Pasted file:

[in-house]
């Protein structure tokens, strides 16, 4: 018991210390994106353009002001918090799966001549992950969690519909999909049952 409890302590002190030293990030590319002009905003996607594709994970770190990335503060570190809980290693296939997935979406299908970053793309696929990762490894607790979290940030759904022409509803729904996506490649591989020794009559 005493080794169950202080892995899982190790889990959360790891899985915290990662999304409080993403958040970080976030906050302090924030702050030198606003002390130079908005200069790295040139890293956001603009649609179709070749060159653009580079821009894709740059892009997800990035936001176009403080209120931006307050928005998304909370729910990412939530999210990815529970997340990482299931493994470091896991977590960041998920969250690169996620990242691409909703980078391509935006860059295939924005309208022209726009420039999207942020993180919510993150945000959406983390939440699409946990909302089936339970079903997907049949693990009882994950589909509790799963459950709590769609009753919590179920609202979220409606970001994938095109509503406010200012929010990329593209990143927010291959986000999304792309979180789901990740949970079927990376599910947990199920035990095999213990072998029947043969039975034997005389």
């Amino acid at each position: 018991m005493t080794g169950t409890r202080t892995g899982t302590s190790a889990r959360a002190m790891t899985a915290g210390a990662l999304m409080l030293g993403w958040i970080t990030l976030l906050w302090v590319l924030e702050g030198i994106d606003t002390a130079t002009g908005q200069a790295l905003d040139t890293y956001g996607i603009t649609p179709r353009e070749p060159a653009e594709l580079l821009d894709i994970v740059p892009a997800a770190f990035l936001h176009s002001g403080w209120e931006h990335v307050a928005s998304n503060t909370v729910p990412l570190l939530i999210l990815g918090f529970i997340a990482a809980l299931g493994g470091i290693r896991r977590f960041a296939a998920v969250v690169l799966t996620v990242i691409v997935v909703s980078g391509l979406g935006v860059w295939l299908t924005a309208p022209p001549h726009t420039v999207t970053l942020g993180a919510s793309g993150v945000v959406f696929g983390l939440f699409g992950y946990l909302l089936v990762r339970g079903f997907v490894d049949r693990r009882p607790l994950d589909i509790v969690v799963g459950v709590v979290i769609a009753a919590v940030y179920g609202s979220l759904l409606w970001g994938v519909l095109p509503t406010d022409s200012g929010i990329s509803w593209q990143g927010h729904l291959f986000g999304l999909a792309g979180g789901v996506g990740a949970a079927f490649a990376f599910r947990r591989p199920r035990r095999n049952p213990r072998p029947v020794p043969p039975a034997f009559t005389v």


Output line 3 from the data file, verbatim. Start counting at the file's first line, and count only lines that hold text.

């Amino acid at each position: 018991m005493t080794g169950t409890r202080t892995g899982t302590s190790a889990r959360a002190m790891t899985a915290g210390a990662l999304m409080l030293g993403w958040i970080t990030l976030l906050w302090v590319l924030e702050g030198i994106d606003t002390a130079t002009g908005q200069a790295l905003d040139t890293y956001g996607i603009t649609p179709r353009e070749p060159a653009e594709l580079l821009d894709i994970v740059p892009a997800a770190f990035l936001h176009s002001g403080w209120e931006h990335v307050a928005s998304n503060t909370v729910p990412l570190l939530i999210l990815g918090f529970i997340a990482a809980l299931g493994g470091i290693r896991r977590f960041a296939a998920v969250v690169l799966t996620v990242i691409v997935v909703s980078g391509l979406g935006v860059w295939l299908t924005a309208p022209p001549h726009t420039v999207t970053l942020g993180a919510s793309g993150v945000v959406f696929g983390l939440f699409g992950y946990l909302l089936v990762r339970g079903f997907v490894d049949r693990r009882p607790l994950d589909i509790v969690v799963g459950v709590v979290i769609a009753a919590v940030y179920g609202s979220l759904l409606w970001g994938v519909l095109p509503t406010d022409s200012g929010i990329s509803w593209q990143g927010h729904l291959f986000g999304l999909a792309g979180g789901v996506g990740a949970a079927f490649a990376f599910r947990r591989p199920r035990r095999n049952p213990r072998p029947v020794p043969p039975a034997f009559t005389v």